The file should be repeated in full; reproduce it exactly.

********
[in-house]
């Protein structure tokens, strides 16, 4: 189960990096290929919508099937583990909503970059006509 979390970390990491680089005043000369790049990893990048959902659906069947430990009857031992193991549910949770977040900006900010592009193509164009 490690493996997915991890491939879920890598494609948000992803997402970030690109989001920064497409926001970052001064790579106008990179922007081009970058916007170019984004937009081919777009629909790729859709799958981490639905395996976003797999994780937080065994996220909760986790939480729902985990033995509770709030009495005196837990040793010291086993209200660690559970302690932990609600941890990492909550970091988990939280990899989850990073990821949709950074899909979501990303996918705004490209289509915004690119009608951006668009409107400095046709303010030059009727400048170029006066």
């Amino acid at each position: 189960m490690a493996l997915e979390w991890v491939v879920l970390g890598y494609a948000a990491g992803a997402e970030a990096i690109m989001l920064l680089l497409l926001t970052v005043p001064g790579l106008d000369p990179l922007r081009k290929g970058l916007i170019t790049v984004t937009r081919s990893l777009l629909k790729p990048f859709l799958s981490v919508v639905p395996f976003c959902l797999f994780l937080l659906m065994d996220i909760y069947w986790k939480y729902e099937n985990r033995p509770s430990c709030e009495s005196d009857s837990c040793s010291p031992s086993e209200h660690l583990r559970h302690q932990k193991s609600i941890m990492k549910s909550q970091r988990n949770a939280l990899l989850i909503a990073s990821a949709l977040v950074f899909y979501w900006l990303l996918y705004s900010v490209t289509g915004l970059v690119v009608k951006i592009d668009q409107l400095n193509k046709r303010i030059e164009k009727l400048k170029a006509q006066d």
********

[in-house]
């Protein structure tokens, strides 16, 4: 189960990096290929919508099937583990909503970059006509 979390970390990491680089005043000369790049990893990048959902659906069947430990009857031992193991549910949770977040900006900010592009193509164009 490690493996997915991890491939879920890598494609948000992803997402970030690109989001920064497409926001970052001064790579106008990179922007081009970058916007170019984004937009081919777009629909790729859709799958981490639905395996976003797999994780937080065994996220909760986790939480729902985990033995509770709030009495005196837990040793010291086993209200660690559970302690932990609600941890990492909550970091988990939280990899989850990073990821949709950074899909979501990303996918705004490209289509915004690119009608951006668009409107400095046709303010030059009727400048170029006066």
């Amino acid at each position: 189960m490690a493996l997915e979390w991890v491939v879920l970390g890598y494609a948000a990491g992803a997402e970030a990096i690109m989001l920064l680089l497409l926001t970052v005043p001064g790579l106008d000369p990179l922007r081009k290929g970058l916007i170019t790049v984004t937009r081919s990893l777009l629909k790729p990048f859709l799958s981490v919508v639905p395996f976003c959902l797999f994780l937080l659906m065994d996220i909760y069947w986790k939480y729902e099937n985990r033995p509770s430990c709030e009495s005196d009857s837990c040793s010291p031992s086993e209200h660690l583990r559970h302690q932990k193991s609600i941890m990492k549910s909550q970091r988990n949770a939280l990899l989850i909503a990073s990821a949709l977040v950074f899909y979501w900006l990303l996918y705004s900010v490209t289509g915004l970059v690119v009608k951006i592009d668009q409107l400095n193509k046709r303010i030059e164009k009727l400048k170029a006509q006066d």